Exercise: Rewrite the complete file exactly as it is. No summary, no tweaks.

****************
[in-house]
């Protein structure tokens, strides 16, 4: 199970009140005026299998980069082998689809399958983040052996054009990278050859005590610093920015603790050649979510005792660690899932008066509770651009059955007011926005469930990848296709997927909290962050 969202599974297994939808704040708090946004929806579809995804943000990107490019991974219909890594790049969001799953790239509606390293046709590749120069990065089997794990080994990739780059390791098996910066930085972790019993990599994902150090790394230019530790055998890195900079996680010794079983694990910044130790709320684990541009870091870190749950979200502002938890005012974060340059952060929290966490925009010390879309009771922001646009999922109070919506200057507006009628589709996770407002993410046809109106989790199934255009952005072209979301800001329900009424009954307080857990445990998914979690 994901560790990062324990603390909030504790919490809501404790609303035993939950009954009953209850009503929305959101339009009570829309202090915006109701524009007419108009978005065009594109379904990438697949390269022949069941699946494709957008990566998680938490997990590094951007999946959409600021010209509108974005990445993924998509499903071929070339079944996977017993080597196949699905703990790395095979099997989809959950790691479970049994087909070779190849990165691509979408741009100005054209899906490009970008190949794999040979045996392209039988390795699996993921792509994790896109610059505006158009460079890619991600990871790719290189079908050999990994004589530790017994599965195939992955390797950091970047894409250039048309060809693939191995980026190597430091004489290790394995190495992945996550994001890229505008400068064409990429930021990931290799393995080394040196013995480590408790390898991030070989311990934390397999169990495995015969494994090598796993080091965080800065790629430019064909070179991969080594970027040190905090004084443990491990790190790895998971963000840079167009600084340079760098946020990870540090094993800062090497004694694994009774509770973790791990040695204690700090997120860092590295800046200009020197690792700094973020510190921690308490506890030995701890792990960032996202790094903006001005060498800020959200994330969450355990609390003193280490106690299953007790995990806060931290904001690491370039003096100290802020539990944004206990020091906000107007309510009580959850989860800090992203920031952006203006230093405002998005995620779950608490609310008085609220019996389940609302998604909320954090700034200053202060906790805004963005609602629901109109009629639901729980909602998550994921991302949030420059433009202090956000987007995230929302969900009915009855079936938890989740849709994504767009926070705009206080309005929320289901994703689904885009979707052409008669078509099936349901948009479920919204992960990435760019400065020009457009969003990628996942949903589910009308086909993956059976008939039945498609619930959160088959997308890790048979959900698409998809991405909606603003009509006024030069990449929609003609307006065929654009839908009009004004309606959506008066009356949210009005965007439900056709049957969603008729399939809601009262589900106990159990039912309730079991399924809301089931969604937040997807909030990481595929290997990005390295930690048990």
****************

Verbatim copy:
[in-house]
């Protein structure tokens, strides 16, 4: 199970009140005026299998980069082998689809399958983040052996054009990278050859005590610093920015603790050649979510005792660690899932008066509770651009059955007011926005469930990848296709997927909290962050 969202599974297994939808704040708090946004929806579809995804943000990107490019991974219909890594790049969001799953790239509606390293046709590749120069990065089997794990080994990739780059390791098996910066930085972790019993990599994902150090790394230019530790055998890195900079996680010794079983694990910044130790709320684990541009870091870190749950979200502002938890005012974060340059952060929290966490925009010390879309009771922001646009999922109070919506200057507006009628589709996770407002993410046809109106989790199934255009952005072209979301800001329900009424009954307080857990445990998914979690 994901560790990062324990603390909030504790919490809501404790609303035993939950009954009953209850009503929305959101339009009570829309202090915006109701524009007419108009978005065009594109379904990438697949390269022949069941699946494709957008990566998680938490997990590094951007999946959409600021010209509108974005990445993924998509499903071929070339079944996977017993080597196949699905703990790395095979099997989809959950790691479970049994087909070779190849990165691509979408741009100005054209899906490009970008190949794999040979045996392209039988390795699996993921792509994790896109610059505006158009460079890619991600990871790719290189079908050999990994004589530790017994599965195939992955390797950091970047894409250039048309060809693939191995980026190597430091004489290790394995190495992945996550994001890229505008400068064409990429930021990931290799393995080394040196013995480590408790390898991030070989311990934390397999169990495995015969494994090598796993080091965080800065790629430019064909070179991969080594970027040190905090004084443990491990790190790895998971963000840079167009600084340079760098946020990870540090094993800062090497004694694994009774509770973790791990040695204690700090997120860092590295800046200009020197690792700094973020510190921690308490506890030995701890792990960032996202790094903006001005060498800020959200994330969450355990609390003193280490106690299953007790995990806060931290904001690491370039003096100290802020539990944004206990020091906000107007309510009580959850989860800090992203920031952006203006230093405002998005995620779950608490609310008085609220019996389940609302998604909320954090700034200053202060906790805004963005609602629901109109009629639901729980909602998550994921991302949030420059433009202090956000987007995230929302969900009915009855079936938890989740849709994504767009926070705009206080309005929320289901994703689904885009979707052409008669078509099936349901948009479920919204992960990435760019400065020009457009969003990628996942949903589910009308086909993956059976008939039945498609619930959160088959997308890790048979959900698409998809991405909606603003009509006024030069990449929609003609307006065929654009839908009009004004309606959506008066009356949210009005965007439900056709049957969603008729399939809601009262589900106990159990039912309730079991399924809301089931969604937040997807909030990481595929290997990005390295930690048990």